My Class and my TA...a kindred soul
...offered by Dn. fdj, a sinner at 5:31 AM [+]
So this is my crew...my class (from right to left): Ronald, Apollo, Bosco, and Patrick my former student and now TA. Truly they are a joy to work with...if for no other reason than because they laugh at my jokes whether they understand them or not. While we all speak English, it is still sometimes a struggle to understand one another because they speak an English taught by the English and meshed with an African context. I often have to explain my anecdotes and sayings and once I do they STILL laugh. On a serious note though, they are intelligent and capable - at least as much as the students I've taught in the US, but far more joyful than any. Perhaps it is only my perception, but politeness and joy seems to be naturally impregnated in Uganda culture, for the most part.
I have particularly enjoyed spending more time with Patrick who has become a real connection for me to Uganda's culture. We talk about everything: the extent to which Museveni is a dictator, whether "The Last King of Scotland" accurately portrayed how bad Amin really was, what was in what I just ate, why abstinence and fidelity may be advertised in Uganda but not America, and all manner of other issues. Patrick is an acholi, an evangelical Christian (I believe THIS is the group he is affiliated with), and someone I consider a friend.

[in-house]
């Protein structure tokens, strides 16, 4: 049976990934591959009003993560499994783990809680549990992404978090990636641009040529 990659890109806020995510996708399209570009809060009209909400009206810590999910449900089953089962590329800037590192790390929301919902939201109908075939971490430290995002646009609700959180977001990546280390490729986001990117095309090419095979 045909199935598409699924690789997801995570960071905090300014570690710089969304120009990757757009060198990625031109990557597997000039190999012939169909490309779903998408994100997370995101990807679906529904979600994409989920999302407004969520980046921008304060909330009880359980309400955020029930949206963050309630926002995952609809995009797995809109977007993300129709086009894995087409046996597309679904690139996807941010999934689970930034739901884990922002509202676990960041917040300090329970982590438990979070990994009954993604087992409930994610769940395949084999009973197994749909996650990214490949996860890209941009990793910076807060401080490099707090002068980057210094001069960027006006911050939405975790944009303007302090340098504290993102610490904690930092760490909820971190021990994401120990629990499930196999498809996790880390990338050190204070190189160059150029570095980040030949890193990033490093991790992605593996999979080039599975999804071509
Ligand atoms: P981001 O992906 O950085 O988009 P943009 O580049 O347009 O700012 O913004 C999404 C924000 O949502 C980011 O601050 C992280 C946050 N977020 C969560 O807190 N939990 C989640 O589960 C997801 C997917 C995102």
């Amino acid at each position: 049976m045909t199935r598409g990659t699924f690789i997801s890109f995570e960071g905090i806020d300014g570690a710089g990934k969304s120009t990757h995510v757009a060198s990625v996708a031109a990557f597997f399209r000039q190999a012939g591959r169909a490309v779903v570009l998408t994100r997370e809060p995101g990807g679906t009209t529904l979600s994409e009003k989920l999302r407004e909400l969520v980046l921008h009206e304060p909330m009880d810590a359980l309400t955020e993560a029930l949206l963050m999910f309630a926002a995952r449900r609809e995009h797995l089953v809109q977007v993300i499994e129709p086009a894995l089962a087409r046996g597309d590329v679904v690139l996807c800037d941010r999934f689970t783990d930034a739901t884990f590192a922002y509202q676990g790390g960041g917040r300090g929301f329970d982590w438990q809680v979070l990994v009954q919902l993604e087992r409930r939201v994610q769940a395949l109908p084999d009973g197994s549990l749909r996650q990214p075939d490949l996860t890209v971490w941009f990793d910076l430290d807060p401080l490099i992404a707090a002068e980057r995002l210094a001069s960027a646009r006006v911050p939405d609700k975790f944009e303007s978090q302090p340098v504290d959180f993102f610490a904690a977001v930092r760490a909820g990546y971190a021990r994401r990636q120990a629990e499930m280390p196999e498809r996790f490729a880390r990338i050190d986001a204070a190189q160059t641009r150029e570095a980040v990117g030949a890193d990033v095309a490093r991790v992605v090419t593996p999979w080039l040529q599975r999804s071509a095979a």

As with many Ugandans his life has been one that has seen its share of tragedy and strife. Raised in "the village" (which I now know to be pretty much synonymous with "country"), by the age of 6 he was in charge of 18 of the family's cows. He speaks with a gleam in his eyes of his life in the village which came to an end when Karamojong warriors (armed with AK47's) came and asserted their "divine right" to all cattle, specifically over the Okot family's cows. This combined with the horrific war with the LRA (and all that it entailed including kidnapped child soldiers) sent Patrick south into the Kampalan equivalent of suburban living.
As he sadly related this story to me, he began to get a look of disgust on his face as he told me about how he dislikes the city...how the developers in Kampala pile these cheaply built houses upon one another and how no one has any room to breath or stretch. And then the gleam returns to his face as he tells me how someday he will return to the village and raise cattle one again.
Indeed, we would seem to be kindred spirits. I hope he may someday do it and that the "strange" cultural and political turmoils that burden the people of East Africa may someday allow it.